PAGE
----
June 2, 2021


Land of Confusion: Why Divisive Foreign Policy Takes are Bad for Americans at Home

By: Jack Langley

As Israel and Palestine reach a ceasefire after 11 days of bloody conflict, top U.S. leaders fail to provide a definitive stance concerning the military strikes by both our long-term ally: Israel and the flagrant, Palestinian terror organization: Hamas. Historically, the U.S. has always aided Israel in its ever-constant defense against terror groups and hostile neighboring countries. In the largest escalation of violence since 2014,  progressives have blatantly shifted the tide against Israel, going so far as calling the state’s defensive countermeasures acts of terror against Palestinians. While top Republicans call for unwavering support of Israel, the Biden Administration has been both vague and largely hush on in its view of  the conflict. The apparent waffling of the situation by U.S. leadership not only leaves Israel needing support but more importantly, does not convey to the American people what to believe.

It may be no secret that America remains largely divided on many policy issues but common ground is not the enemy. It’s important that those that shape our foreign policy unite on specific stances when dealing with international political issues. The primary reason being the welfare and understanding of the American people. Unified stances in foreign policy give our people common ground to stand on. It allows for understanding the fundamentals of an international dilema without room for confusion and manipulation from hostile, foreign forces.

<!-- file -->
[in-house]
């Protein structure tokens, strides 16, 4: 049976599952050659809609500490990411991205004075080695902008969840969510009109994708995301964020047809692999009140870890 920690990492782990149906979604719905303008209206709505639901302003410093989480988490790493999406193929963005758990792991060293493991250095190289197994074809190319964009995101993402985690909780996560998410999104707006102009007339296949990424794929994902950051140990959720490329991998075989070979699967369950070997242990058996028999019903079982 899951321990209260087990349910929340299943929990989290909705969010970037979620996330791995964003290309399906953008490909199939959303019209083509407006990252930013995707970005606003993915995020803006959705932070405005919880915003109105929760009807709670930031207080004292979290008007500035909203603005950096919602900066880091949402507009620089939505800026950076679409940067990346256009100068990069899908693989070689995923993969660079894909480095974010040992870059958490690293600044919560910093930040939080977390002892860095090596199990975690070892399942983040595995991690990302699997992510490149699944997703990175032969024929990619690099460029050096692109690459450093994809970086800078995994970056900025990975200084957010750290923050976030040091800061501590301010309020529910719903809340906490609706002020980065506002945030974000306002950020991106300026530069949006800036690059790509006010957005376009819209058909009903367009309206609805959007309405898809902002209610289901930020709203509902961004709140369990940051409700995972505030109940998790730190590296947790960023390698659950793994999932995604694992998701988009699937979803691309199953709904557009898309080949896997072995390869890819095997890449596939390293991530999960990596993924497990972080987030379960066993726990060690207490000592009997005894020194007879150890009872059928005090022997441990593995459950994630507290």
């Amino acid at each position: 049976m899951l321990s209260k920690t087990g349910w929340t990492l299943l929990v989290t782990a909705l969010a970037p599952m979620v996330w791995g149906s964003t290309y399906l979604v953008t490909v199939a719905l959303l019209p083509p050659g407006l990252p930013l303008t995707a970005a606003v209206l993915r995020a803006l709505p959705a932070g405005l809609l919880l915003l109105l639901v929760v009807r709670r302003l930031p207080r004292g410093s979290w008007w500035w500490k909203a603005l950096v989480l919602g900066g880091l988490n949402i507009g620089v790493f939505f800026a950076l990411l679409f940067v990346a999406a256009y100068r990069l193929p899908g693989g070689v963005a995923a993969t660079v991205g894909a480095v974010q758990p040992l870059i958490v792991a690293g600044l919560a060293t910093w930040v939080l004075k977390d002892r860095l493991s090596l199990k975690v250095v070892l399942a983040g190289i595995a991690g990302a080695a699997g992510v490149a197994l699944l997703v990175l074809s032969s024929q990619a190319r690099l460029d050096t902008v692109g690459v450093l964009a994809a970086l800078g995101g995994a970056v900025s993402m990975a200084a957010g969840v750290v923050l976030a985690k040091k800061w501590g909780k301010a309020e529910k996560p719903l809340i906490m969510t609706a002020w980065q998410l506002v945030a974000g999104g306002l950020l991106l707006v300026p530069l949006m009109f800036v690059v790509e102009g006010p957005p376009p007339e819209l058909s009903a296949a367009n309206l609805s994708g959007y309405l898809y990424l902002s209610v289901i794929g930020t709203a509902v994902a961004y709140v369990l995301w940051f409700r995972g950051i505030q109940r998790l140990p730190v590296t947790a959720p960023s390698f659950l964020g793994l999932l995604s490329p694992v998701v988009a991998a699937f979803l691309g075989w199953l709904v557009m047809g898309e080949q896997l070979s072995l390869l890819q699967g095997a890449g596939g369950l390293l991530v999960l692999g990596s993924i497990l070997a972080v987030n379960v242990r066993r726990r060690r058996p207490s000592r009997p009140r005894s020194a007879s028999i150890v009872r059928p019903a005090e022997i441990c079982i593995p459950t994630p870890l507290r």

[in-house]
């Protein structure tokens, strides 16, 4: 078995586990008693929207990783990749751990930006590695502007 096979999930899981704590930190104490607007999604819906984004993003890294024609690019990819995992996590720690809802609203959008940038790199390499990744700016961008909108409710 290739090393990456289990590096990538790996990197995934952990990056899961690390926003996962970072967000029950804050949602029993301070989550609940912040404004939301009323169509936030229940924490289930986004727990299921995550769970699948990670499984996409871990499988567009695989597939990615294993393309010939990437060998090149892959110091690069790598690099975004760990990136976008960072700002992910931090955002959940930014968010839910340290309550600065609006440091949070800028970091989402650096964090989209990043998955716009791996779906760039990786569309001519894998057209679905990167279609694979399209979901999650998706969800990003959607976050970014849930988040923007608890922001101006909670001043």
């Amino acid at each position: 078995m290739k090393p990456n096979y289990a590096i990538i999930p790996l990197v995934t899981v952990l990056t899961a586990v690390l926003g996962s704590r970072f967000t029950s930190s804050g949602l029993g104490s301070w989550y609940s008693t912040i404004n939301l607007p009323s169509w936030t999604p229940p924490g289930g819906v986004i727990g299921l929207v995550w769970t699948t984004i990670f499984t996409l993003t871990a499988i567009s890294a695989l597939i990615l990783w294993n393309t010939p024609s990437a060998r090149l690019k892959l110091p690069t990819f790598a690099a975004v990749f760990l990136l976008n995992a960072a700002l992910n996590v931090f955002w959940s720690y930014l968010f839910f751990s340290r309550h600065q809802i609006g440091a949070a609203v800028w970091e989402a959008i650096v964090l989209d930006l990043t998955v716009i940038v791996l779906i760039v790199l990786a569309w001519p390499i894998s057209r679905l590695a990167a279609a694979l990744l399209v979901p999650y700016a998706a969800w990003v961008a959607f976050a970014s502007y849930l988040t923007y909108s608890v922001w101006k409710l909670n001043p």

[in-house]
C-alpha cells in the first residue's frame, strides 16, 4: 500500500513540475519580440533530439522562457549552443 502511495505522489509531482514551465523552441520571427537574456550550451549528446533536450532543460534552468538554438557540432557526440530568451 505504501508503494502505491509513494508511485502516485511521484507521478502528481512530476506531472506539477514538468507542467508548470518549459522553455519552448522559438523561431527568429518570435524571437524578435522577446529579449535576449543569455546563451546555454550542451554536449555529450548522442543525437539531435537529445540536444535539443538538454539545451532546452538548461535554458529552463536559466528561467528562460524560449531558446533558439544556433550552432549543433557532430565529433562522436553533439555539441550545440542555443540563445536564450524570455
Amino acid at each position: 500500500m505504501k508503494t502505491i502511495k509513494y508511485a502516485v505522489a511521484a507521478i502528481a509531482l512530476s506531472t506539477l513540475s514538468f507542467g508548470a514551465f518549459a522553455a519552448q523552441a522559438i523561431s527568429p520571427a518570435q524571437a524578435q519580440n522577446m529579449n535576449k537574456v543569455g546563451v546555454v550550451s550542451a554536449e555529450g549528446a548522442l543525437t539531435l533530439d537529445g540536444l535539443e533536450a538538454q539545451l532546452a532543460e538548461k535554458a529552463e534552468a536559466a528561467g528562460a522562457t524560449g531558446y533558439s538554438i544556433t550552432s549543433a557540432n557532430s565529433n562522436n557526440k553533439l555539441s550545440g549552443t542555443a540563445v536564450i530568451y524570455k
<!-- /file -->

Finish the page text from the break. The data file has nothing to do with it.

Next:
Historically, Americans lack sufficient knowledge in foreign affairs, primarily focusing their attention on domestic issues. This seemingly obvious knowledge gap provides a perfect exploitation opportunity for both hostile foreign governments and non-state actors. And Americans too often fall victim to this very type of false information on social media. 

One way to combat America’s lack of knowledge on foreign affairs is to have lawmakers with unified stances who can present information in such a way that does not muddy the picture. 

The unfortunate reality is that many U.S. leaders are presenting information that is, at best, contradictory and misleading. Representative Mark Pocan (D-WI 02) proclaimed the escalation of violence not to be a “both sides issue” advocating for staunch support of Palestine and simply proclaiming that the Israeli government didn’t have a viable leg to stand on. On the other hand, the President also spoke holistically that his party still supports Israel. From an American citizen’s perspective, none of these statements make sense when taken together. Hostile foreign governments know how to take advantage of this confusion and uncertainty.  

Trust is a form of currency in foreign relations, not just in dealing with sovereign, foreign governments but also within our own as it works to provide credible information on places and events around the world. Keeping Americans properly informed with accurate information should be the common ground we build upon. If this trust cannot be formed across party lines, American citizens will suffer the consequences, continuing to be misinformed and confused by contradictory information.

Throughout the 20th century presidential administrations and congressional lawmakers all held varying opinions to varying degrees on a variety of domestic issues but many, regardless of party affiliation, came together to fight the spread of communism. As we approach similar “near-peer” scenarios with countries that obtain capabilities to exploit Americans on the homefront, we must begin adopting principles of trust, unity and. cooperation across party lines.  Leaders within the House of Representatives, the Senate, and the White House should strive to be arbiters of truth in the world, not for influence and power within the international realm, but for the sake of the American people.